The Risks of Falling From Heights in Basement Projects

The Risks of Falling From Heights in Basement Projects

09th April 2015

As we revealed in our latest News Roundup last week, the UK Health and Safety Executive (HSE) has undertaken a two-day inspection initiative of basement projects in high value London boroughs during the second week in March. With the focus specifically on two boroughs, Hammersmith and Fulham, and Kensington and Chelsea, the aim of the project was to improve safety in this increasingly popular basement sector of the capital.


The initiative was triggered by an unacceptable number of fatal incidents and serious injuries in basement refurbishment projects in recent years. The construction of basements under existing homes in London is on the rise as an increasing number of homeowners strive to maximise their living space without moving away from the area.


According to the HSE, this type of work can be technically challenging and is likely to carry significant risks as standards may be poor and contractors often neglect to appoint a competent temporary works engineer to design the appropriate propping to support both existing structures and the excavations in question.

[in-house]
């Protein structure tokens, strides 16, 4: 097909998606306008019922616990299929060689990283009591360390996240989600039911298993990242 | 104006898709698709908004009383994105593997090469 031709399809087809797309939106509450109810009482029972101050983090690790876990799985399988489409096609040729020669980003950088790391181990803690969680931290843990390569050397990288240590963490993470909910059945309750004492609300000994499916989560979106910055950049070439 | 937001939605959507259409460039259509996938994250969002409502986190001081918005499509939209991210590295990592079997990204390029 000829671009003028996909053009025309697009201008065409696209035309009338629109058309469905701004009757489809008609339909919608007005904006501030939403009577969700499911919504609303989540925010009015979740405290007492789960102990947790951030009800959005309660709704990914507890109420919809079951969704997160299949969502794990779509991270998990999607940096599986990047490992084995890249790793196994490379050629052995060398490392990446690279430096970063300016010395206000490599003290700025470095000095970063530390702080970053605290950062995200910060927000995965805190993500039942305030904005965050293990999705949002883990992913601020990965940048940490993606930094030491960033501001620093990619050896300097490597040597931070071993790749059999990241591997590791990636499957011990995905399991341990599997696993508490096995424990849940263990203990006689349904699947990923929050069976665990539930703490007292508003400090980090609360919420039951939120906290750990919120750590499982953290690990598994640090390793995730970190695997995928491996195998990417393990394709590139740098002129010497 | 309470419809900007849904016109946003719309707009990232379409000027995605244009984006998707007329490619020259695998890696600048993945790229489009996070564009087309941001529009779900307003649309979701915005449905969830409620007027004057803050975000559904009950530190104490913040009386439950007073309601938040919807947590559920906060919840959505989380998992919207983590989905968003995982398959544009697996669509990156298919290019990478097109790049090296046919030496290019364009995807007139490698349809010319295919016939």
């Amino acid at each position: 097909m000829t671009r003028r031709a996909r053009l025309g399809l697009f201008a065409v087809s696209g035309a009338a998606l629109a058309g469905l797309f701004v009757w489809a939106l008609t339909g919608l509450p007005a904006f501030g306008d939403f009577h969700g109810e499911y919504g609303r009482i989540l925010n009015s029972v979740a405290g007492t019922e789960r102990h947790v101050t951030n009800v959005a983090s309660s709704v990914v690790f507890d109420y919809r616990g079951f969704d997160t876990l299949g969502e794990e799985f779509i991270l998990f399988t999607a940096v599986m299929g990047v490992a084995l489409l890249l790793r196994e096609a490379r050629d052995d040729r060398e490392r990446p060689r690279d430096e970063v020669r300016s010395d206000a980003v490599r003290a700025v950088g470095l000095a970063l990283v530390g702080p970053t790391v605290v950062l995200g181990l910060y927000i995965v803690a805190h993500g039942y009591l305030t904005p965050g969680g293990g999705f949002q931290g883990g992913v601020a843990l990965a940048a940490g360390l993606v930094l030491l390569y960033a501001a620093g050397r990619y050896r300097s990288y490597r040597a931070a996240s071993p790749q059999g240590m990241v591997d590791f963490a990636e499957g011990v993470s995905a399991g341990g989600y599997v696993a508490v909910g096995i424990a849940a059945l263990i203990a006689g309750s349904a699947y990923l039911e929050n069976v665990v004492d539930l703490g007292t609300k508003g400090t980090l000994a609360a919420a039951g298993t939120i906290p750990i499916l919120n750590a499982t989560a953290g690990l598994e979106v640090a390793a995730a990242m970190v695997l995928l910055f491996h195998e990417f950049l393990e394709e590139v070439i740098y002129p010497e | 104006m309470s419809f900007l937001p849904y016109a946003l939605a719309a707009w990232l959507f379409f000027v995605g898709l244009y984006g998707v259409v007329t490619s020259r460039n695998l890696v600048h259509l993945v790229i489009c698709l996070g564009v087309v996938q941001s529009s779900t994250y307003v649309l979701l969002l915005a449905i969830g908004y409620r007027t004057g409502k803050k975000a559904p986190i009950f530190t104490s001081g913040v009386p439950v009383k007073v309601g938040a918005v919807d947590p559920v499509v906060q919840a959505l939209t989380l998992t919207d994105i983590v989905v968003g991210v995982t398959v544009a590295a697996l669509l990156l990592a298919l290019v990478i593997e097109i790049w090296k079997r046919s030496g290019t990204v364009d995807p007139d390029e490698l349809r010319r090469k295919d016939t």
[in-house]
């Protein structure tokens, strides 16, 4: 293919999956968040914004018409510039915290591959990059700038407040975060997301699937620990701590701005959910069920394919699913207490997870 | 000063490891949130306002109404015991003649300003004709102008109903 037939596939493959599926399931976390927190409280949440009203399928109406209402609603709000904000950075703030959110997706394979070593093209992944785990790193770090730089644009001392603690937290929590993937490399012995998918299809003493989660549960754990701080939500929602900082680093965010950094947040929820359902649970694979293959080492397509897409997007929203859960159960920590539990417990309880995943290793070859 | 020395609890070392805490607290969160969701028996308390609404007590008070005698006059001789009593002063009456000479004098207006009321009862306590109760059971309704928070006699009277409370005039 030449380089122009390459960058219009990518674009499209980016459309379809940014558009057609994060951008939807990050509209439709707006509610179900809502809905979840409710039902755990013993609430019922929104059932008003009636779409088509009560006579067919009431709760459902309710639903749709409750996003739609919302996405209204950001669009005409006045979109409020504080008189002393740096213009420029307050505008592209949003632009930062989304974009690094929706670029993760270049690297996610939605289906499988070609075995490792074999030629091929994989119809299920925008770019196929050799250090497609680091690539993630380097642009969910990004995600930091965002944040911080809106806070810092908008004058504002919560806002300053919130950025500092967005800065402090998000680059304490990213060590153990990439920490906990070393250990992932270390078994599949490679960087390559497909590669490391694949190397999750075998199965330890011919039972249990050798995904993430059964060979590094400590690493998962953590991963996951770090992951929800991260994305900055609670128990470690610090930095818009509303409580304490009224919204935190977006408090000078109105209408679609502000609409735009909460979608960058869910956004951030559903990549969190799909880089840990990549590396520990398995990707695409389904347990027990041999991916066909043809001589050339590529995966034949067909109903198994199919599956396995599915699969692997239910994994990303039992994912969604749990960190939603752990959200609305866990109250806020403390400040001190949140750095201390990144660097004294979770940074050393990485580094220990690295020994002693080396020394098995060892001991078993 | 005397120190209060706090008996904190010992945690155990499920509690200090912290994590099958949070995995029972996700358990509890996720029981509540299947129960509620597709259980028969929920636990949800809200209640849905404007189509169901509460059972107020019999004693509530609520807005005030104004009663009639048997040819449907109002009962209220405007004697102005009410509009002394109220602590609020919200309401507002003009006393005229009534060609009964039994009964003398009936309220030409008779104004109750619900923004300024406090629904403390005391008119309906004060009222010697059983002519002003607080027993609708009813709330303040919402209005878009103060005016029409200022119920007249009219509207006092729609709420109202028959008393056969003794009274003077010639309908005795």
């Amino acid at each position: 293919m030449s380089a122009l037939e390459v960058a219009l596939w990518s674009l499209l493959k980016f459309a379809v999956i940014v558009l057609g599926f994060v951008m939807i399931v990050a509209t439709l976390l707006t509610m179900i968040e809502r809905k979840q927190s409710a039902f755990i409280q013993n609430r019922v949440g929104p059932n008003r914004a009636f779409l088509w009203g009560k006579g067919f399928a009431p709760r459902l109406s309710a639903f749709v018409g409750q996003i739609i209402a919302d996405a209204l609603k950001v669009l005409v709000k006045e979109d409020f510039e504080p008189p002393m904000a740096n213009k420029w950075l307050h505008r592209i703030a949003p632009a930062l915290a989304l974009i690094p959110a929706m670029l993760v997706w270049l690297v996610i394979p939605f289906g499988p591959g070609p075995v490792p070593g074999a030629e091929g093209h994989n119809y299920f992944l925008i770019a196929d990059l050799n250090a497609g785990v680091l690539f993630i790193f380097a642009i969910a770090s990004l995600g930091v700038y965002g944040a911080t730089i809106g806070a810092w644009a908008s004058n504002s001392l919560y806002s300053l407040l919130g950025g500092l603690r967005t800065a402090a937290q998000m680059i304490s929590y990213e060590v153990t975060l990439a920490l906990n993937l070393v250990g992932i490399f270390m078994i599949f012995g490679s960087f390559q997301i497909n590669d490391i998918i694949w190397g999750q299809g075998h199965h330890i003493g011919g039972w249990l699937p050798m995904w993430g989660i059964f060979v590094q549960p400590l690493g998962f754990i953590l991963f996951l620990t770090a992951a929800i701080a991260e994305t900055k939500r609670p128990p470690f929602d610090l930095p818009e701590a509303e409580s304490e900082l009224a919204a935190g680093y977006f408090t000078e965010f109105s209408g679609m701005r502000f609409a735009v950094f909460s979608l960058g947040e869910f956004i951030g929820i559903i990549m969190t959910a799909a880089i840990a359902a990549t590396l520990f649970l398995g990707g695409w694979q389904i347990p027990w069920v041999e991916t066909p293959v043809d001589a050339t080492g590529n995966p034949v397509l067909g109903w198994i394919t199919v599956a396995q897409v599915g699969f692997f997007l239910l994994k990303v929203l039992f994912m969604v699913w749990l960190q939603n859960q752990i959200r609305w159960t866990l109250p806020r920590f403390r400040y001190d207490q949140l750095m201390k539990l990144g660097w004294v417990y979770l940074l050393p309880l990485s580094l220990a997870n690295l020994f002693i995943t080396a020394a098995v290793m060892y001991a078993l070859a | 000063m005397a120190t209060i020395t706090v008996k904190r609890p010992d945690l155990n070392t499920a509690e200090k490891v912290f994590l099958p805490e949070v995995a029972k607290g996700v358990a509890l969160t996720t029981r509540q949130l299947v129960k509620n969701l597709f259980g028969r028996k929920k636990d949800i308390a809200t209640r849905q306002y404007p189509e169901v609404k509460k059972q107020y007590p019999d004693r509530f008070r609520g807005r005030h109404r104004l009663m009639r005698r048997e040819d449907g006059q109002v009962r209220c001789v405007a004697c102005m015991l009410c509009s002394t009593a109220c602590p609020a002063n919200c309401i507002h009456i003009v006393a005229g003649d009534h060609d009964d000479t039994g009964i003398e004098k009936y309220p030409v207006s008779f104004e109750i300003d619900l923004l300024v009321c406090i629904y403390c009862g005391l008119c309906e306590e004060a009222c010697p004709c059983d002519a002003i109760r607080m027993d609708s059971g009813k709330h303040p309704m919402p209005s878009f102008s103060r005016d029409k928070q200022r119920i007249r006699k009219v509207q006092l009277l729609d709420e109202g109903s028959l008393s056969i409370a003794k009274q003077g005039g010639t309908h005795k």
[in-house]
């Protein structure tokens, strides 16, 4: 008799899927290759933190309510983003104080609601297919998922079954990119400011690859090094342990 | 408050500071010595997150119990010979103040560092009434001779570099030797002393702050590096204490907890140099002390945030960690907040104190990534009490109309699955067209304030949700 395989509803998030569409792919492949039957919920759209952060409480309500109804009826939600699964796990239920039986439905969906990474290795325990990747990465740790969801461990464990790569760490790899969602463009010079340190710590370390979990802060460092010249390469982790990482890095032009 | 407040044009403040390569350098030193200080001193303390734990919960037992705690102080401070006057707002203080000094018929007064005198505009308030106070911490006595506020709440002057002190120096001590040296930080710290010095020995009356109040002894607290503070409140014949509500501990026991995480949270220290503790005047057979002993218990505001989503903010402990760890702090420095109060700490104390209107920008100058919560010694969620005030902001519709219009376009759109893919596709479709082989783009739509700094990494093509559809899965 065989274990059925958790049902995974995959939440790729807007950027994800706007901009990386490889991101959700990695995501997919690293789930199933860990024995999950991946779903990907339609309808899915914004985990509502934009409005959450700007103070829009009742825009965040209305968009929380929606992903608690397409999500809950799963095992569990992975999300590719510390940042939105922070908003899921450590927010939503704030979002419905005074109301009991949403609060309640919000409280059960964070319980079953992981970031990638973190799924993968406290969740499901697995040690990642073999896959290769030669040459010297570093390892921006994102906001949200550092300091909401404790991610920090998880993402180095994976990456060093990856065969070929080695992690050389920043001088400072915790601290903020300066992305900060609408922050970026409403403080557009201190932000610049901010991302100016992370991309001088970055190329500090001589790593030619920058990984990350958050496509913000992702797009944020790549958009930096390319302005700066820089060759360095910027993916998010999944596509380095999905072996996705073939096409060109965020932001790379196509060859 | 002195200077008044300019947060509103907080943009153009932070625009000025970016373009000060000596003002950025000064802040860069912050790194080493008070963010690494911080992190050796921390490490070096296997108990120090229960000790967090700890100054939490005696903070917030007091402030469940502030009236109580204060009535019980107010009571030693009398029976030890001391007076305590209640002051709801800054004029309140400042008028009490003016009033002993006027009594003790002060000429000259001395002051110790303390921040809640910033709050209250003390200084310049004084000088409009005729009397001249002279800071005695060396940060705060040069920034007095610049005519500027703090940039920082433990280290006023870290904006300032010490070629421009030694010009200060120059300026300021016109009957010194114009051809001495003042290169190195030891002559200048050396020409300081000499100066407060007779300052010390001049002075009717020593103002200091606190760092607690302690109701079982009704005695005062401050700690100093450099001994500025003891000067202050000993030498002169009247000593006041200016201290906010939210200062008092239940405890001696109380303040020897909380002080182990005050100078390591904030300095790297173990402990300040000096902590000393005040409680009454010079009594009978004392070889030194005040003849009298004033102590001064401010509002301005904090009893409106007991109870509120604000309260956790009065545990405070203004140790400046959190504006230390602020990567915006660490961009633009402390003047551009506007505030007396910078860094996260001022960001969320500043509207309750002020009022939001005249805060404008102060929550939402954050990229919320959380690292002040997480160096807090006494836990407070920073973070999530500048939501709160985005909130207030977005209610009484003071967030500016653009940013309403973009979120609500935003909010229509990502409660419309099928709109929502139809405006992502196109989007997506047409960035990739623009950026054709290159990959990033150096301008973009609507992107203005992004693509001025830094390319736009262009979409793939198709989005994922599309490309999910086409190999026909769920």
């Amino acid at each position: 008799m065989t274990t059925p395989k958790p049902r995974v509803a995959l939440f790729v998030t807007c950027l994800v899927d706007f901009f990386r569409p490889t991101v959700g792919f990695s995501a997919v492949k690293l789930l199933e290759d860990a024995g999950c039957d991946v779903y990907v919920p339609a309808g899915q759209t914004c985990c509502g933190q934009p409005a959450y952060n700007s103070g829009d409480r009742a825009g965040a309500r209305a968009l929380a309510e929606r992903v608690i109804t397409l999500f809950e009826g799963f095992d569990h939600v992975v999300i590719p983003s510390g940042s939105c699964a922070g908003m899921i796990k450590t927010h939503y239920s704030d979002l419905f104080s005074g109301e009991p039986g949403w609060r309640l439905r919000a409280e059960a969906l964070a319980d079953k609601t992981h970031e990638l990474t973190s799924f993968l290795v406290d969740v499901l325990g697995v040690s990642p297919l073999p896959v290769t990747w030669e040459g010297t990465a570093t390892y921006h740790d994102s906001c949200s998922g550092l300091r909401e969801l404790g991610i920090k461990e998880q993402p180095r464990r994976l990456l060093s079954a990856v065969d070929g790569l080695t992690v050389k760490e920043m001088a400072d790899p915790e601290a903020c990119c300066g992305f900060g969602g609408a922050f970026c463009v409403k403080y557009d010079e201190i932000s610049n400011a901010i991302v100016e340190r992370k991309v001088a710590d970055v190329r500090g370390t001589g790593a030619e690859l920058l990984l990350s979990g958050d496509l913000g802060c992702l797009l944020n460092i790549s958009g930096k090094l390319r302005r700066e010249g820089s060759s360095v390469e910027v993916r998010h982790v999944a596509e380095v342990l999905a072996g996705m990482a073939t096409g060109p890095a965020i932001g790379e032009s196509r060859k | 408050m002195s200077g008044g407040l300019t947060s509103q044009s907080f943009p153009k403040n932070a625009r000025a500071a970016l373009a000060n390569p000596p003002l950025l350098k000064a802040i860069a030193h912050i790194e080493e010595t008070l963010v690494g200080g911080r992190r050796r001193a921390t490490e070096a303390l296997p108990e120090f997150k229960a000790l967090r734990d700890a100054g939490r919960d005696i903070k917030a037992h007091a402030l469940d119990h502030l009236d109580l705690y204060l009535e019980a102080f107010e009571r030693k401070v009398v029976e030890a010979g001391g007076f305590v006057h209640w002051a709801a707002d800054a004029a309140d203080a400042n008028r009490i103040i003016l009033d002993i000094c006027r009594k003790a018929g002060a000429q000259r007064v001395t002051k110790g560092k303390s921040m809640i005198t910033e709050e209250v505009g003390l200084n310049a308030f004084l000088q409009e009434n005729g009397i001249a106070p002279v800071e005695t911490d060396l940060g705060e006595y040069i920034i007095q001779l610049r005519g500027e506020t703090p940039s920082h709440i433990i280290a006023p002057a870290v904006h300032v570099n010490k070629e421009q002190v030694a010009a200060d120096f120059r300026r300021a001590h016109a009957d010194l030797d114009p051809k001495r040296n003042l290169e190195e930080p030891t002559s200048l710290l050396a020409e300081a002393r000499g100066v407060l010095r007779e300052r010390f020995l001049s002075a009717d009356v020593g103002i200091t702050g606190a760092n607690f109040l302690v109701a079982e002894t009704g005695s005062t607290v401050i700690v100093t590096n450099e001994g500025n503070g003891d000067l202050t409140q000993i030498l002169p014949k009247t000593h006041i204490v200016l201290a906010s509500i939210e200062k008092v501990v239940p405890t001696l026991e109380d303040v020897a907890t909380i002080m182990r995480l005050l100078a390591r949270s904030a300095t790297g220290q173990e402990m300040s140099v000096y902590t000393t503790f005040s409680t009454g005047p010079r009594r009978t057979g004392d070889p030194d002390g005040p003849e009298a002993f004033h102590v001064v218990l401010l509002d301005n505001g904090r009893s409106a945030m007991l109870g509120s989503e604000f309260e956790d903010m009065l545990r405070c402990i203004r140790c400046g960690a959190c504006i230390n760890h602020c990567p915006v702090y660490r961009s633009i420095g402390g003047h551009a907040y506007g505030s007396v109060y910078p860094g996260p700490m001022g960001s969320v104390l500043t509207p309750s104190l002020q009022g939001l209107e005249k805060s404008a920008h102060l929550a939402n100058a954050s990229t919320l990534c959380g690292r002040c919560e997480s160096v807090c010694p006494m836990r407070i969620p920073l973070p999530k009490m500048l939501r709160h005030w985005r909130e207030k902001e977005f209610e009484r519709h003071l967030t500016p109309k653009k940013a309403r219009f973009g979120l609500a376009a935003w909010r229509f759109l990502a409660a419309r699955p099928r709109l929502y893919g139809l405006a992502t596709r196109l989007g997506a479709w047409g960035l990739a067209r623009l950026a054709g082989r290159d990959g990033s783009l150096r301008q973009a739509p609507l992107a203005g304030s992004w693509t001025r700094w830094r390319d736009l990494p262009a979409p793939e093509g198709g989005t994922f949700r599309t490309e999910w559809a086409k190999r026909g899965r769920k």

Working in unsupported excavations carries specific risks and the precautions necessary to ensure the safe undertaken of the work are well known in the construction industry. However, during the past ten years, the HSE has received reports of 17 construction workers dying and 27 suffering serious injury as a result of excavation collapses.


Inspection teams concentrated on key safety issues that included:


  • Collapsing excavations
  • Risk of building collapse as a result of structural alterations or being undermined by excavation work
  • The dangers involved in dealing with heavy steel beams
  • Poor access
  • Risks presented by open or unprotected parts of a construction site
  • Poor welfare facilities
  • Lack of appropriate and adequate training

Shockingly, when the inspectors got to work they found that almost half of the domestic basement projects failed the unannounced safety checks. Enforcement action was taken at 48% of the sites checked. Of the 127 sites visited, 44 had Prohibition Notices served that required dangerous practices to stop immediately, 12 Improvement Notices were necessary requiring improvements to be made and 63 Notifications of Contravention were served identifying material breaches. Alarmingly, at two of the sites, conditions were so dangerous that inspectors closed the sites on the spot.